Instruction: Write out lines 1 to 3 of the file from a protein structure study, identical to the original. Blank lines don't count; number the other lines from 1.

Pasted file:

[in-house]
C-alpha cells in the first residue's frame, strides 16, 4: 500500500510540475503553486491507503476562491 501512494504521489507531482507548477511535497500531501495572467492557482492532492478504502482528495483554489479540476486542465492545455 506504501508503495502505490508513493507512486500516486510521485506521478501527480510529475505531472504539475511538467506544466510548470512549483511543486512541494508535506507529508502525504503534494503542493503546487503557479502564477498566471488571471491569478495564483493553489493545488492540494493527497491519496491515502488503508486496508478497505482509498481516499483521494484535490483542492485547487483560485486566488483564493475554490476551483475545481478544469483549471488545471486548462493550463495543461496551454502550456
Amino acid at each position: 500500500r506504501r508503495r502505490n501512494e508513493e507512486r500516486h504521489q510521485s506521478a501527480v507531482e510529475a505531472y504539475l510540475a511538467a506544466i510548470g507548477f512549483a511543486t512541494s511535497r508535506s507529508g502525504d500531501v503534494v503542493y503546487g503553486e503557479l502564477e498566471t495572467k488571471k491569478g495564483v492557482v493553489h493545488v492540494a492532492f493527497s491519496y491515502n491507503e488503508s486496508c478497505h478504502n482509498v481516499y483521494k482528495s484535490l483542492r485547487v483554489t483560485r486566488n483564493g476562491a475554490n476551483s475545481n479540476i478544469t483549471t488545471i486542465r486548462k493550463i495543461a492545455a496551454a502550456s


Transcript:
[in-house]
C-alpha cells in the first residue's frame, strides 16, 4: 500500500510540475503553486491507503476562491 501512494504521489507531482507548477511535497500531501495572467492557482492532492478504502482528495483554489479540476486542465492545455 506504501508503495502505490508513493507512486500516486510521485506521478501527480510529475505531472504539475511538467506544466510548470512549483511543486512541494508535506507529508502525504503534494503542493503546487503557479502564477498566471488571471491569478495564483493553489493545488492540494493527497491519496491515502488503508486496508478497505482509498481516499483521494484535490483542492485547487483560485486566488483564493475554490476551483475545481478544469483549471488545471486548462493550463495543461496551454502550456
Amino acid at each position: 500500500r506504501r508503495r502505490n501512494e508513493e507512486r500516486h504521489q510521485s506521478a501527480v507531482e510529475a505531472y504539475l510540475a511538467a506544466i510548470g507548477f512549483a511543486t512541494s511535497r508535506s507529508g502525504d500531501v503534494v503542493y503546487g503553486e503557479l502564477e498566471t495572467k488571471k491569478g495564483v492557482v493553489h493545488v492540494a492532492f493527497s491519496y491515502n491507503e488503508s486496508c478497505h478504502n482509498v481516499y483521494k482528495s484535490l483542492r485547487v483554489t483560485r486566488n483564493g476562491a475554490n476551483s475545481n479540476i478544469t483549471t488545471i486542465r486548462k493550463i495543461a492545455a496551454a502550456s